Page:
Researchers at Cornell University have discovered that bone does something better than most human-made materials: it bounces back after it breaks. In an article published in the Proceedings of the National Academy of Sciences this week Cornell scientists report that cancellous bone -- the spongy foam-like type of bone found near joints and in the vertebrae that is involved in most osteoporosis-related fractures -- displays unique material properties that allow it to recover shape after it breaks.
When most things break, they fall apart and lose their mechanical function. To help make car and aircraft parts last longer, engineers apply surface treatments that harden the surfaces to prevent cracks from starting.
"Cancellous bone does the opposite, it has softer surfaces with a more brittle interior," says Christopher Hernandez, Associate Professor of Mechanical and Aerospace Engineering and Biomedical Engineering and principal investigator on the project. The combination of softer surfaces and brittle interior allows cancellous bone to direct cracks to locations where they are less detrimental, allowing the structure to recover its shape -- bounce back -- after it breaks.
"That's totally not what we expected from an engineering standpoint," says Ashley Torres, a graduate student in biomedical engineering who was one of two individuals to lead the study. "But it allows the material able to continue to function after failure."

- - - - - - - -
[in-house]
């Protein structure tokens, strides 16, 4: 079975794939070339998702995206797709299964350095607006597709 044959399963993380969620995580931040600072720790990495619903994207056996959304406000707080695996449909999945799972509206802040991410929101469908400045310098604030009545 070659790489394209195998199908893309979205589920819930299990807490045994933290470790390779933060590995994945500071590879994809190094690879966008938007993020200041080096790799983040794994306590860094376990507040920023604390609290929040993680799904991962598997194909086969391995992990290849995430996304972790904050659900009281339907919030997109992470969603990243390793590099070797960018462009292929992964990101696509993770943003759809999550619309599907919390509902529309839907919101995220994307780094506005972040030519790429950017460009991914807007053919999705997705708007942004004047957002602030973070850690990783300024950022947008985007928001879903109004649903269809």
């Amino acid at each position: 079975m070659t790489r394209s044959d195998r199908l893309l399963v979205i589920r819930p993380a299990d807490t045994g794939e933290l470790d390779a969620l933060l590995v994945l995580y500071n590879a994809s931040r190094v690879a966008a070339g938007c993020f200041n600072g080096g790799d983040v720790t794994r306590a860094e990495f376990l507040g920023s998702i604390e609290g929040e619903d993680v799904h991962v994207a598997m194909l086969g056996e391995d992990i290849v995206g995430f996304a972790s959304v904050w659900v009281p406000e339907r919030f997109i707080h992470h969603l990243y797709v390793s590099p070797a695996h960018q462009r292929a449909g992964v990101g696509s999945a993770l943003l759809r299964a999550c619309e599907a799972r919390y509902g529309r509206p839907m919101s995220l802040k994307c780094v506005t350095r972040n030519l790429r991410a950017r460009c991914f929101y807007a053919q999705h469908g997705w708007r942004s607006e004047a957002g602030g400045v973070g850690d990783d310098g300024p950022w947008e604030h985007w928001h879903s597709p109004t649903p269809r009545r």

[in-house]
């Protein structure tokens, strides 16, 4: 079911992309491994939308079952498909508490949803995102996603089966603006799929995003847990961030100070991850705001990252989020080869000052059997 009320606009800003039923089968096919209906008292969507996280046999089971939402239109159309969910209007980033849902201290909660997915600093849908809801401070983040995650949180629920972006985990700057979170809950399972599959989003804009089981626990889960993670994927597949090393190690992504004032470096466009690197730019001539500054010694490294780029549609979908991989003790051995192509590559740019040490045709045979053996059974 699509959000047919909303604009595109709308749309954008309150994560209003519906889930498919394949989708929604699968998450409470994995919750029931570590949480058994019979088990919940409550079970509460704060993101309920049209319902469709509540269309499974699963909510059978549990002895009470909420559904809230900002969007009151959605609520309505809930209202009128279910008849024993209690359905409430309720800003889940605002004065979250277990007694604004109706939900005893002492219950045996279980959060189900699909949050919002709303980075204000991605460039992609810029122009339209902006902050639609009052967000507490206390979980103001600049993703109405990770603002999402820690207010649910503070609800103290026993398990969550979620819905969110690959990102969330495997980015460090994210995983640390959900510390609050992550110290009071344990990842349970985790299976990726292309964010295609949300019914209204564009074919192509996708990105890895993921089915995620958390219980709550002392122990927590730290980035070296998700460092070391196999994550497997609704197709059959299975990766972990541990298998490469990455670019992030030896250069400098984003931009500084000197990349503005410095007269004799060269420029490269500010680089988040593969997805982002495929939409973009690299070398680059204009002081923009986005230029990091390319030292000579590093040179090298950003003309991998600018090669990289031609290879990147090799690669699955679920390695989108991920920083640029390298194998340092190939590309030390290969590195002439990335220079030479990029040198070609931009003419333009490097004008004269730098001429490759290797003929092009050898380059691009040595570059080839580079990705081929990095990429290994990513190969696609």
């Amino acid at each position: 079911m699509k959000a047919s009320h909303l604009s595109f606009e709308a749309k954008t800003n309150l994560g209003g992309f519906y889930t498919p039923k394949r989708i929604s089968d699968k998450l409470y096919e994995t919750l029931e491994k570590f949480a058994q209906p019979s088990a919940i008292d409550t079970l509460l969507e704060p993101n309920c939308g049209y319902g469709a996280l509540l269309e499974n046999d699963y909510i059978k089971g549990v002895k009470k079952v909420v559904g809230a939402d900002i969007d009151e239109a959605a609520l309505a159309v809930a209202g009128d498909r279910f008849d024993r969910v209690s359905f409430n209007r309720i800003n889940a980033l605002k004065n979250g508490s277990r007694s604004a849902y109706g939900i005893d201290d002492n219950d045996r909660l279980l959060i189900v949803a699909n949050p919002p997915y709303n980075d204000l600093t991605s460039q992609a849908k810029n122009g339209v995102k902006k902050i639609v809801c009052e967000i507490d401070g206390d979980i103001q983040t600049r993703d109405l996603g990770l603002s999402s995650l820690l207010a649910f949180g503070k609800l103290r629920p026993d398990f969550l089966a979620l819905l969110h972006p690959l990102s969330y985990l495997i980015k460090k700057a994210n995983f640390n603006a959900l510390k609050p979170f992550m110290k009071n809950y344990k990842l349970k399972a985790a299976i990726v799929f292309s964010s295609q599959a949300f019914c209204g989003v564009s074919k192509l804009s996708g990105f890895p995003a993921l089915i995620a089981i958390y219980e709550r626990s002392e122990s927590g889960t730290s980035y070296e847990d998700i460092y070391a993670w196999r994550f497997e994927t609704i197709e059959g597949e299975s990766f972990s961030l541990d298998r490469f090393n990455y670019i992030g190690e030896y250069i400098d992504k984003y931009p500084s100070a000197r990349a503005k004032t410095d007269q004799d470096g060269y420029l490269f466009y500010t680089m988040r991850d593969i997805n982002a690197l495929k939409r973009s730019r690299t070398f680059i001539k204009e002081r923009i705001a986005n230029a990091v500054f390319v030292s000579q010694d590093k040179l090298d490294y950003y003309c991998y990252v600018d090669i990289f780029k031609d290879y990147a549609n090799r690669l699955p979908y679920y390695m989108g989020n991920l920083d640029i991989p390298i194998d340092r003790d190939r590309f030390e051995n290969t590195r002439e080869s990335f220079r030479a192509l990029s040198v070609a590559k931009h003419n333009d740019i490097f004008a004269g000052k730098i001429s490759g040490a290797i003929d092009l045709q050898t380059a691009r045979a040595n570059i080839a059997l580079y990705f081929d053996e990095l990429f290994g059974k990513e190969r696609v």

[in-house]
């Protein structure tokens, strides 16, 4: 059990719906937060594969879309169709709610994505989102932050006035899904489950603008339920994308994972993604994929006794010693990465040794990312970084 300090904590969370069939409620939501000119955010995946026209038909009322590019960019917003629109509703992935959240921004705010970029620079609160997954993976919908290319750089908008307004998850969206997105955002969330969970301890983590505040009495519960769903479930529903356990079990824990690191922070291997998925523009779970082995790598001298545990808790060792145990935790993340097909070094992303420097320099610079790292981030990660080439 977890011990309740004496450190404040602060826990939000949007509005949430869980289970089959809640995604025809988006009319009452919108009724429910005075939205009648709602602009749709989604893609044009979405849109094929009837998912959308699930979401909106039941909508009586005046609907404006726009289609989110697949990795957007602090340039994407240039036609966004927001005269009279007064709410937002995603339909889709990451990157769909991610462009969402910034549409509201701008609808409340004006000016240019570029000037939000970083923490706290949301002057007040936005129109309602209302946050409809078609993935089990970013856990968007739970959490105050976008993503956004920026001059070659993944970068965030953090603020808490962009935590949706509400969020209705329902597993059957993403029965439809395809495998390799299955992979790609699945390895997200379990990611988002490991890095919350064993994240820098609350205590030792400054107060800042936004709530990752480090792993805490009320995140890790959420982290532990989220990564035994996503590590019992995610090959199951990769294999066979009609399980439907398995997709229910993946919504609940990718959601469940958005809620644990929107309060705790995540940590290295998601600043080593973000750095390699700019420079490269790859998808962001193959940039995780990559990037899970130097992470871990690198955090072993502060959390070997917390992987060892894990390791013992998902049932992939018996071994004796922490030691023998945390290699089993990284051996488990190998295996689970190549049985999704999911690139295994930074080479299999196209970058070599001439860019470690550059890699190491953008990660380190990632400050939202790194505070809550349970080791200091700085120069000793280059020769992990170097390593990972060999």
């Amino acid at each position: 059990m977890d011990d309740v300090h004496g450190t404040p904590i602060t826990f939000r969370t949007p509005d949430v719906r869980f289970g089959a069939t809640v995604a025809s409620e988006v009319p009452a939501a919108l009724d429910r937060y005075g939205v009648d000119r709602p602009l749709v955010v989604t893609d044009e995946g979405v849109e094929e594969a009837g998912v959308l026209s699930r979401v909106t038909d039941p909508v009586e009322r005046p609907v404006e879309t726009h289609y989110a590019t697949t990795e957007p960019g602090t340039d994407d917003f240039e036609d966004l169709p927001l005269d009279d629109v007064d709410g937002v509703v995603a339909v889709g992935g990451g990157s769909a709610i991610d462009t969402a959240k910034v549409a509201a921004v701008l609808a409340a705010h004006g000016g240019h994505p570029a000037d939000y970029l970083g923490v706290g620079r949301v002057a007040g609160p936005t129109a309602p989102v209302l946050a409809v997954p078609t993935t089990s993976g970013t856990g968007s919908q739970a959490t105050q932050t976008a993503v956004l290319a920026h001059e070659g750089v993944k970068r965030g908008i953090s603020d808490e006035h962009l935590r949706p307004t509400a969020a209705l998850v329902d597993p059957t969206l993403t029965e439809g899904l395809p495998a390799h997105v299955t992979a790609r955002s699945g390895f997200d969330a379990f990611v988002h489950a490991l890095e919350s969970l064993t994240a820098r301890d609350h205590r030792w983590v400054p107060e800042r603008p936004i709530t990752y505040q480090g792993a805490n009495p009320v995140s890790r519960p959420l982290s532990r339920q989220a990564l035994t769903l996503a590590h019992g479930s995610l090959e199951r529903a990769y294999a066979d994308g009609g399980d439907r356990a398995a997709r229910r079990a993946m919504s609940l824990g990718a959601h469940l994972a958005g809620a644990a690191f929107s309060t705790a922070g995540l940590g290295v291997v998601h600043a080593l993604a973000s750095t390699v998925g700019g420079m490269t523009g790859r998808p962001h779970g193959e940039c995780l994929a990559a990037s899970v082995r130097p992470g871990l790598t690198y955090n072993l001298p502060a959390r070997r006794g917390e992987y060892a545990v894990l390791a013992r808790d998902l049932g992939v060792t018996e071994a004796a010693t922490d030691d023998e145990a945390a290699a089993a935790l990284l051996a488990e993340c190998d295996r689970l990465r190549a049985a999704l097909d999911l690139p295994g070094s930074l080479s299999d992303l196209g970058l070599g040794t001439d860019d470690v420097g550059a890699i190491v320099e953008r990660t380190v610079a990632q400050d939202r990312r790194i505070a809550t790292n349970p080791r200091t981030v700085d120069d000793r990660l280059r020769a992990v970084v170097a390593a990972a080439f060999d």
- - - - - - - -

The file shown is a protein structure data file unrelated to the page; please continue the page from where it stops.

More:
The discovery provides a compelling answer to the long-standing question as to why bones have foam-like regions. "We used to think that we had cancellous bone for the same reasons that we use foams in engineering, to absorb energy or make the structure more lightweight, but it turns out that cancellous bone does something different, the way cancellous bone breaks actually makes it heal better," says Hernandez.
"In the future, this could help in the design of new materials that can take advantage of this 'function after failure,'" says Jonathan Matheny the other graduate student leading the project. Material heterogeneity in structures, the group proposes, could help mitigate the effects of small structural flaws that are inevitable in manufacturing. Additionally, Matheny said these findings have implications for medicine, "to help us identify people at risk for an osteoporosis-related fracture and prescribe drug treatment."
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